While there was recognition of the value of green spaces and parks before Covid-19, the pandemic has brought the importance of good quality green space to the fore. Open green spaces are increasingly important viewed against the backdrop of a changing climate. Urban greening is an essential way of moderating harsh climates at a local level. 

Problem 

Green space is recognised as a vital infrastructure for communities. Green spaces are not only important for social reasons but important to mitigate heat stress, flood risk, noise pollution, restore nature and offset carbon [1].  

However, the Friends of the Earth report, ‘England’s Green Space Gap’, identified the correlation between green space deprivation, income and race. The report found that 40% of England’s Black, Asian Minority communities live in the most green-space deprived areas, compared to 20% of White people [1]. Bristol was listed as one of the 50 priority council areas with the greatest number of green space-deprived neighbourhoods [1].  

The Bristol Tree Forum was set up as a ‘voluntary organisation dedicated to promoting the planting and preservation of trees in the public spaces of Bristol’ [2]. The organisation argued that trees were important to the residents of the city, creating attractive public spaces, having environmental benefits and improving physical and mental wellbeing [2]. 

Solution  

Bristol’s One City Plan, launched in January 2019, lays out a 30-year vision of what Bristolians want for their city [3]. Mayor Marvin Reeds said the aim is to create “an inclusive, sustainable city that both breaks down our social fractures and inequalities and reaches carbon neutrality” [3]. The plan includes doubling the tree canopy by 2046, doubling wildlife abundance by 2050, and City-wide carbon neutrality by 2030 [4]. 

The Replant Bristol initiative was launched by the Forest of Avon Trust, Bristol City Council, and the Bristol Tree Forum to contribute to the targets set by the One City Plan. The group launched a campaign, One Tree Per Employee, to encourage Bristol’s businesses to buy trees for the 250,000 employees in the city [5]. Replant Bristol extended their campaign further through the options to:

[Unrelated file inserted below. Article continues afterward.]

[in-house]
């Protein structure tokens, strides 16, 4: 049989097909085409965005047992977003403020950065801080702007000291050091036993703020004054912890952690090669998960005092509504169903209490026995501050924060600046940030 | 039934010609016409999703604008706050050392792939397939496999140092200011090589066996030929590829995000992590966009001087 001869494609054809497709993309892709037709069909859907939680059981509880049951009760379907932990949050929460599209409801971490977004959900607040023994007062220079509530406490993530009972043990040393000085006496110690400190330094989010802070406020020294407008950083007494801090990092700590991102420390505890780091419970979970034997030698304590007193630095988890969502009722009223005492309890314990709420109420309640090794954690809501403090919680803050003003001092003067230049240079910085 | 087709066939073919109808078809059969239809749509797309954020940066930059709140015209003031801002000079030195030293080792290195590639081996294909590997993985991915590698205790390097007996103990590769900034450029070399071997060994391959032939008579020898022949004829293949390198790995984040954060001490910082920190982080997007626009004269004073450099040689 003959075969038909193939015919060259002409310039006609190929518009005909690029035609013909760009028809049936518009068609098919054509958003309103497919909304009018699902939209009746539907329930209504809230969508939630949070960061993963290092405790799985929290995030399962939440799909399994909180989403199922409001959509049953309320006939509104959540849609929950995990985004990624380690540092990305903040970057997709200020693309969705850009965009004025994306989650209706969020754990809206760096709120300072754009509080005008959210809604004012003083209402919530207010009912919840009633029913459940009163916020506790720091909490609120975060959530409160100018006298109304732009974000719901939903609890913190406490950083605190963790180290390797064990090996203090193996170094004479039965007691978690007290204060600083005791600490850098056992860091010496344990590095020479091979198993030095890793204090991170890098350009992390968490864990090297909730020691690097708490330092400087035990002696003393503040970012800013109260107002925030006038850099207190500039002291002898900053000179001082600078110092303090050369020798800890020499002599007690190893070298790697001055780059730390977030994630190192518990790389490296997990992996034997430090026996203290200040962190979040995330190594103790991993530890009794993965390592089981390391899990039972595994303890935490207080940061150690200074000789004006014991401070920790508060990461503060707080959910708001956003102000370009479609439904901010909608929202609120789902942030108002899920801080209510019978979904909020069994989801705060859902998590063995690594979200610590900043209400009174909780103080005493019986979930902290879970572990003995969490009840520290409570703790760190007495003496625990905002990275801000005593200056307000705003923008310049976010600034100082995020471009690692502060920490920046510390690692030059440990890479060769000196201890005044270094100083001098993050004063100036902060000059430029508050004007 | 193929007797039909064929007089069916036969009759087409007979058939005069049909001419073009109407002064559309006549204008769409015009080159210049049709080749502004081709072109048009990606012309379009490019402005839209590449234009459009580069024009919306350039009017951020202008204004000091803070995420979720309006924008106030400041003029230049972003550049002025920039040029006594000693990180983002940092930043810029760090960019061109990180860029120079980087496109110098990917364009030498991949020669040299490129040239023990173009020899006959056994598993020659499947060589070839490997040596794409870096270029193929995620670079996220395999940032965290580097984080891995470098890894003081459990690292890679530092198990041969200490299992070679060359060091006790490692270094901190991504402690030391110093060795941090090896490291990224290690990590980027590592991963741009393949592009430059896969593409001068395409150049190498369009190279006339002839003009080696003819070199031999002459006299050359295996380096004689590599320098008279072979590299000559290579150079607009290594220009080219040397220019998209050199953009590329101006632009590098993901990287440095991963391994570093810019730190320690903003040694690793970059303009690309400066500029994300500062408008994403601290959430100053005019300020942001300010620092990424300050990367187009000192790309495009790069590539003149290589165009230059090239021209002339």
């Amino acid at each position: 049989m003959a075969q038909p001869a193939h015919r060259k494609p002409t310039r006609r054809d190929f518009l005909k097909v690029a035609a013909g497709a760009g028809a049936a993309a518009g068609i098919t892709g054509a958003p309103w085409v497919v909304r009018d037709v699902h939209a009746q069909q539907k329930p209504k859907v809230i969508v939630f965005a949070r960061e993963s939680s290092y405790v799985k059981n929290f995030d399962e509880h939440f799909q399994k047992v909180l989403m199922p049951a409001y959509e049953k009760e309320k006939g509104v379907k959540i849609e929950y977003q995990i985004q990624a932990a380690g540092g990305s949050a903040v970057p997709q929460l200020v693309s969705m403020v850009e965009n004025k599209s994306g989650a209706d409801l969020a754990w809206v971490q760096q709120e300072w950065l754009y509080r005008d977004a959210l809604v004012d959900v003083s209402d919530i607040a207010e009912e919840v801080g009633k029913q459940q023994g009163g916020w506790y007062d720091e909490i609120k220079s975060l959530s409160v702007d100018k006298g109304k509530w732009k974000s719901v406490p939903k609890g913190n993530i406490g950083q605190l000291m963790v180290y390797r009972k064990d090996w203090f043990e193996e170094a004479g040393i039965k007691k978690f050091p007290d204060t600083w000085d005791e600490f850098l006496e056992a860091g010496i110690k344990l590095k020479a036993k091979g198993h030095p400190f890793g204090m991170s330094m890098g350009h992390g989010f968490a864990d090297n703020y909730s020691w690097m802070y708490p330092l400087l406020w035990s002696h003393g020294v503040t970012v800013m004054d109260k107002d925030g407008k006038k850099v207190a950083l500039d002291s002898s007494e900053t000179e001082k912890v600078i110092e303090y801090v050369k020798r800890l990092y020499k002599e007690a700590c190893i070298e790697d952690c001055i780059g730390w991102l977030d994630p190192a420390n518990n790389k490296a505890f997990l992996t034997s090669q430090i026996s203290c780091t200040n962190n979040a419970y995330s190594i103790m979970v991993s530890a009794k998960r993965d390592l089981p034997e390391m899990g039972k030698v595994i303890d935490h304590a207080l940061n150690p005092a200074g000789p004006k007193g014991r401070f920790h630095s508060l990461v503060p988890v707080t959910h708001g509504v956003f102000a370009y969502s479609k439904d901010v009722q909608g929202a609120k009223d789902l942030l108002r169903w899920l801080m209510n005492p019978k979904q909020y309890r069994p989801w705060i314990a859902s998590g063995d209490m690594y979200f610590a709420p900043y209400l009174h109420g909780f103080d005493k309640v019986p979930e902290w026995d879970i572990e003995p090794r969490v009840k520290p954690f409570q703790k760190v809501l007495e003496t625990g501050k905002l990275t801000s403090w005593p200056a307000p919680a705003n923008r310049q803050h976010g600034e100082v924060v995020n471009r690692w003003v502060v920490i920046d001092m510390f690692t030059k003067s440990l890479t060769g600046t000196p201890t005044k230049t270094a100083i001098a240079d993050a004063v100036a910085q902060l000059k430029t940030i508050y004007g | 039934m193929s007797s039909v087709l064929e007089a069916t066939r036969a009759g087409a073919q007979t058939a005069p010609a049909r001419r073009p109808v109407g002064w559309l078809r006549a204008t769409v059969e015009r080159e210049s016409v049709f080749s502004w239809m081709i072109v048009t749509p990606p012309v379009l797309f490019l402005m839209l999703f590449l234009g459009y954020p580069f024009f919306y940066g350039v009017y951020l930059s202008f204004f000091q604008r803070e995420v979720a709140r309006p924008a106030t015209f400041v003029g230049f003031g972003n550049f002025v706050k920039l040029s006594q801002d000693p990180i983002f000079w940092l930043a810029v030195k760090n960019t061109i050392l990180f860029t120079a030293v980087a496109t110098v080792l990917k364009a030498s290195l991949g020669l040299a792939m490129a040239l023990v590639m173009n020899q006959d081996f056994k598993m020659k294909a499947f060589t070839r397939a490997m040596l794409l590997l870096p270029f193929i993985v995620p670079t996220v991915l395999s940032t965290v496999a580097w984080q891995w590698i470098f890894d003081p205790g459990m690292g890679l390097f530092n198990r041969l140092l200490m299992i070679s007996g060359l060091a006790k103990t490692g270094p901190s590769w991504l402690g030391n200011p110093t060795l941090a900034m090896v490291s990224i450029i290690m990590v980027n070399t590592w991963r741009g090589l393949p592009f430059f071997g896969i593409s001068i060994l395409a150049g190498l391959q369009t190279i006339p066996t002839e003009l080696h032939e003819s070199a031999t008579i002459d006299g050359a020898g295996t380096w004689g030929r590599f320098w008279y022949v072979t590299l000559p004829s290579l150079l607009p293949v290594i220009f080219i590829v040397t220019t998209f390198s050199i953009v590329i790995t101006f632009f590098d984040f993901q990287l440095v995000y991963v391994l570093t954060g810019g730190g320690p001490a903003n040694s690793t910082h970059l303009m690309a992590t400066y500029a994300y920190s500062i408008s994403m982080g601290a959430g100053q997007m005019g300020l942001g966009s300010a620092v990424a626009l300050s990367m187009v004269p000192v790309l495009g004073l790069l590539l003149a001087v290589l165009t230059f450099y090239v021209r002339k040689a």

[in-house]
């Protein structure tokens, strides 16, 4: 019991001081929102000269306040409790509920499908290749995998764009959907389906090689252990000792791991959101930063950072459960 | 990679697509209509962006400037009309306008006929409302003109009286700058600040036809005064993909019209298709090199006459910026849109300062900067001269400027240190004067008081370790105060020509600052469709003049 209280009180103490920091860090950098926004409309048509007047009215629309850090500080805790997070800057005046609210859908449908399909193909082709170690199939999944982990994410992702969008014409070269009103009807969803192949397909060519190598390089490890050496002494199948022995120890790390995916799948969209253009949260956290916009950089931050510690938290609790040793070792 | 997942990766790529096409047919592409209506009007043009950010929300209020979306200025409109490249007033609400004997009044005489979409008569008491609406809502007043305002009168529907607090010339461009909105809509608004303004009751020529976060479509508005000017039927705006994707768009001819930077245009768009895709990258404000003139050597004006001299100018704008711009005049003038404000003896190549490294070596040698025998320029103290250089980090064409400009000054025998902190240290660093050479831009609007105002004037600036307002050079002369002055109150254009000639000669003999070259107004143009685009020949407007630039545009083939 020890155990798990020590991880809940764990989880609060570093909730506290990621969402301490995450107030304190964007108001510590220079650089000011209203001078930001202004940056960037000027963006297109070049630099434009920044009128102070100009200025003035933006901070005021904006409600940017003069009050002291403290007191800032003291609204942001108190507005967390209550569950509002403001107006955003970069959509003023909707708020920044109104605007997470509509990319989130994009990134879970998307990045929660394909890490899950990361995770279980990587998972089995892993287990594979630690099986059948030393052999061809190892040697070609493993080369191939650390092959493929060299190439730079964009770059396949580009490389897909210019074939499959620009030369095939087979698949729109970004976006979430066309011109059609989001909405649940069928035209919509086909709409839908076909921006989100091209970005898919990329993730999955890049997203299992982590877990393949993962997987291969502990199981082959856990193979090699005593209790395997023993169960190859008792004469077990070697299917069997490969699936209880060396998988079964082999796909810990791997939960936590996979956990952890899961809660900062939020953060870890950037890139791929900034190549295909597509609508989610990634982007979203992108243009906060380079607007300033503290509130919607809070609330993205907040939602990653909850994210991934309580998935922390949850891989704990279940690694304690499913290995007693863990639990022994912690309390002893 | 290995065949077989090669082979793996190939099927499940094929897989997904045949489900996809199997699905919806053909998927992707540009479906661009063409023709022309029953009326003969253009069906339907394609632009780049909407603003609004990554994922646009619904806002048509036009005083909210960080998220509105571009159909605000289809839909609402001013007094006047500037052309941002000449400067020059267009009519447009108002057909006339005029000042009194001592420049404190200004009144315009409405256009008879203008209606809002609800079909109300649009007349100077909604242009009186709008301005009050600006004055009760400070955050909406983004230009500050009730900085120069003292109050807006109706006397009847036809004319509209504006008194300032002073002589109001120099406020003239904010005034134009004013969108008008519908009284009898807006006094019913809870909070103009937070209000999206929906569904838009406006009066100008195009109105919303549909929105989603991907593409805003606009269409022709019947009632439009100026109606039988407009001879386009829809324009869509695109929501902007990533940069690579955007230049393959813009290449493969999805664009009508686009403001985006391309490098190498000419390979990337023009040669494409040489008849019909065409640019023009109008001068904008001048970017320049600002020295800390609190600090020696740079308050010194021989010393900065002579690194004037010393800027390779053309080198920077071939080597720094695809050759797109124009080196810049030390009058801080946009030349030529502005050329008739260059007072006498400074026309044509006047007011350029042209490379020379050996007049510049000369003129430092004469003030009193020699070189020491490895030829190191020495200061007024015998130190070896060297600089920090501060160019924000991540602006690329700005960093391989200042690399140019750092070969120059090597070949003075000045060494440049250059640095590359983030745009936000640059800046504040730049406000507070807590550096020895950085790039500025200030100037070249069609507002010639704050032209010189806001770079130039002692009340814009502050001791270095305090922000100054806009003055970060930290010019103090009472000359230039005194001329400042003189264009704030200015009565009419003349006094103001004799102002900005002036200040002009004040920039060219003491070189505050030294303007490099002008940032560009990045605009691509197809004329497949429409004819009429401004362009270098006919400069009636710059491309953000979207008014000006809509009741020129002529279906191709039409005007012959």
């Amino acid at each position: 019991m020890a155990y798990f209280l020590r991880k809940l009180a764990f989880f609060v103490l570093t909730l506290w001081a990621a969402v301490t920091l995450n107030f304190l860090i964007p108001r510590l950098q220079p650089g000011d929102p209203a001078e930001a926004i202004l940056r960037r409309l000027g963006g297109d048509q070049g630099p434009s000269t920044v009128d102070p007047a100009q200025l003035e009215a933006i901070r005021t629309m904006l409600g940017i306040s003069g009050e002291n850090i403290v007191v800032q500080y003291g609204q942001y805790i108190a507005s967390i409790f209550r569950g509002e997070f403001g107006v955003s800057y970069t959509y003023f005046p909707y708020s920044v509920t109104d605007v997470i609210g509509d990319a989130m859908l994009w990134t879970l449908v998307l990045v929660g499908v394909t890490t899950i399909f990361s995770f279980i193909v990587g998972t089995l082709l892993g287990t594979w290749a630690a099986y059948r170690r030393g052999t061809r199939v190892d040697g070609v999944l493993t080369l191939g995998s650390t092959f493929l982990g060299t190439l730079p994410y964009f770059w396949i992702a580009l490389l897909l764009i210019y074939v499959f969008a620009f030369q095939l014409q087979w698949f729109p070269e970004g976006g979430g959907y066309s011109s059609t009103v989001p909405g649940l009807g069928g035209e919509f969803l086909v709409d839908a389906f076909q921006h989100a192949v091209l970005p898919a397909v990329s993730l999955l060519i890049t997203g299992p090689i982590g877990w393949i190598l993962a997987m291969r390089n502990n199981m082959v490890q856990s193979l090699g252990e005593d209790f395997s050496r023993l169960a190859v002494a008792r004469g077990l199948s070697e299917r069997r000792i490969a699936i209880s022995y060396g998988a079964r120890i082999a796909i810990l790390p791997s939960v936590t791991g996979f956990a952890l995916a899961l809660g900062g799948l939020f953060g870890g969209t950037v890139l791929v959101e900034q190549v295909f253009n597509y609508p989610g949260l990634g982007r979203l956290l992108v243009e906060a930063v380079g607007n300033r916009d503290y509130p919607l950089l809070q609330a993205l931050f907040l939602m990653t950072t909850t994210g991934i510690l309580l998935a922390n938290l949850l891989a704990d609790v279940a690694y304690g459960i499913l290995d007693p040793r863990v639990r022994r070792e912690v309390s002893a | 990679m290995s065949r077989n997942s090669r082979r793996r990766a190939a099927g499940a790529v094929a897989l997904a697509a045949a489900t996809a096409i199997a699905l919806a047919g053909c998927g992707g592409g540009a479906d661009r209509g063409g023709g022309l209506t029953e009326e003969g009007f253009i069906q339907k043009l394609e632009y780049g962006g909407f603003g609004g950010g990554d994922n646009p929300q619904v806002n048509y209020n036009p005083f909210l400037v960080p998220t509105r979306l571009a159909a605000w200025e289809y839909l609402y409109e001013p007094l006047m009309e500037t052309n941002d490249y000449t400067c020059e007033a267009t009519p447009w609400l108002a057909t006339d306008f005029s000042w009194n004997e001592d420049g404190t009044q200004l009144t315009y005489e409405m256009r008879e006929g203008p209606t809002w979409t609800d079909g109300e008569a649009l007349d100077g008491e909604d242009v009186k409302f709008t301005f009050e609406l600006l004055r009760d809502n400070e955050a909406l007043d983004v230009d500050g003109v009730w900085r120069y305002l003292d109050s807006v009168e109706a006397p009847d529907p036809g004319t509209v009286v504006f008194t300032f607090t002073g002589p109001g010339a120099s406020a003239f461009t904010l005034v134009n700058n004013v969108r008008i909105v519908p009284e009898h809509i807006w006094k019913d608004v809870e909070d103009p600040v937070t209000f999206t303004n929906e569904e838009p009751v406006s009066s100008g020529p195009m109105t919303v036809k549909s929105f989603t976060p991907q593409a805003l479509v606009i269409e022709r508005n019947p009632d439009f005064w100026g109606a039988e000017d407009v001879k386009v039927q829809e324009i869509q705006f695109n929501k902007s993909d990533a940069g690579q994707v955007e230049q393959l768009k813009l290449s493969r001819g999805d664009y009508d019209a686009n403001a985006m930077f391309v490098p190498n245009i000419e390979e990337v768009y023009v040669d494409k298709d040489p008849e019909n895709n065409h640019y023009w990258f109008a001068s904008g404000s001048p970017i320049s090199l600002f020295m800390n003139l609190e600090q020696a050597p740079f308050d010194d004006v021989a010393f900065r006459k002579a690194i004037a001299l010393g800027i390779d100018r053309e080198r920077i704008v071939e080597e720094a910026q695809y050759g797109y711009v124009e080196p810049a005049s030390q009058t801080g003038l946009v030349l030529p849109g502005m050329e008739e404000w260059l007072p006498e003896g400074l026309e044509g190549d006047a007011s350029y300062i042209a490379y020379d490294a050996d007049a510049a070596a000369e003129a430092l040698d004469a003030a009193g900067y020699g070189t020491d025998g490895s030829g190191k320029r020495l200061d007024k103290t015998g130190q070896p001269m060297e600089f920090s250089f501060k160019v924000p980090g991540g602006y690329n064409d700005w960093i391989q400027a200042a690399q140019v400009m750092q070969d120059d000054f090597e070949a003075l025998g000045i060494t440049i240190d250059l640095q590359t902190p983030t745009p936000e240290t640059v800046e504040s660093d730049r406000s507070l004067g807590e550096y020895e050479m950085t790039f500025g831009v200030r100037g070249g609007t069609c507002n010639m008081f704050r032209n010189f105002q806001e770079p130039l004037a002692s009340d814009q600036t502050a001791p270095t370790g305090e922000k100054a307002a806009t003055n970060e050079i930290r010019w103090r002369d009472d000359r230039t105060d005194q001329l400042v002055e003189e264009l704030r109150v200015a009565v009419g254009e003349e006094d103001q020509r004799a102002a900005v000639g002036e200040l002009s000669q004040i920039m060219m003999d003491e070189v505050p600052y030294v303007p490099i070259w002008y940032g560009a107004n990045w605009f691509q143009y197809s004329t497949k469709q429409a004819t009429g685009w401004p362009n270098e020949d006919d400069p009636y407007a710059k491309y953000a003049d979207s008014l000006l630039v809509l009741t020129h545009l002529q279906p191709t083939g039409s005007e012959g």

• Sponsor Street or Park Trees. Individuals, organisations or communities can sponsor a tree. Street Trees are a great option as they have an immediate impact on neighbourhoods, ‘providing shade, reducing pollution and enhancing amenity from the time it is planted’ [5]. Furthermore, they can ‘increase your house value by 3 to 7%’ [6] 
  • Offer land for tree planting. Replant Bristol matches anyone holding land that is suitable for tree planting sites with funding for donated trees
  • Buy trees for employees to plant in their gardens. This scheme allows employers to buy a tree for their employees directly from the Bristol City Council’s nursery
  • Woodland Trust packs for schools. Replant Bristol has partnered with the Woodland Trust to provide tree packs for schools and communities to plant together. These tree packs are funded by national organisations such as Lloyds Bank, Sainsbury’s and Joules
  • Volunteering. The programme has received a huge amount of interest [5]. Volunteers help plant sponsored trees. They also have the option to become a tree champion to raise any concerns about trees in their local area [5]

Friends of the Earth argue: 

‘Greening cities does not depend on creating dedicated spaces. It can also mean recognising that there can be enormous potential in overlooked and unloved places in the neighbourhood that can be transformed by a creative solution to a different problem.’ [1] 

[1] friendsoftheearth.uk. 2020. England’s green space gap. 

Indeed, the Replant Bristol scheme provides a creative solution to improve the city for all communities while contributing positively to Bristol’s One City Plan. This case study provides a great framework that could be adapted and replicated in other towns and cities.  

Sources: 

[1] friendsoftheearth.uk. 2020. England’s green space gap. [online] [Accessed 06/05/21]

[2] bristoltreeforum.org. Bristol City Development – Where did all the Green go? [online] [Accessed 06/05/21]

[3] takeclimateaction.uk. 2019. Bristol’s One City Plan to Create an Urban Forest [online] [Accessed 06/05/21]

[4] bristolonecity.com. Carbon Neutrality [online] [Accessed 06/05/21]

[5] forestofavontrust.org. Replant Bristol. [online] [Accessed 06/05/21]

[6] forestofavontrust.org. Bristol’s Green Streets.  [online] [Accessed 06/05/21]

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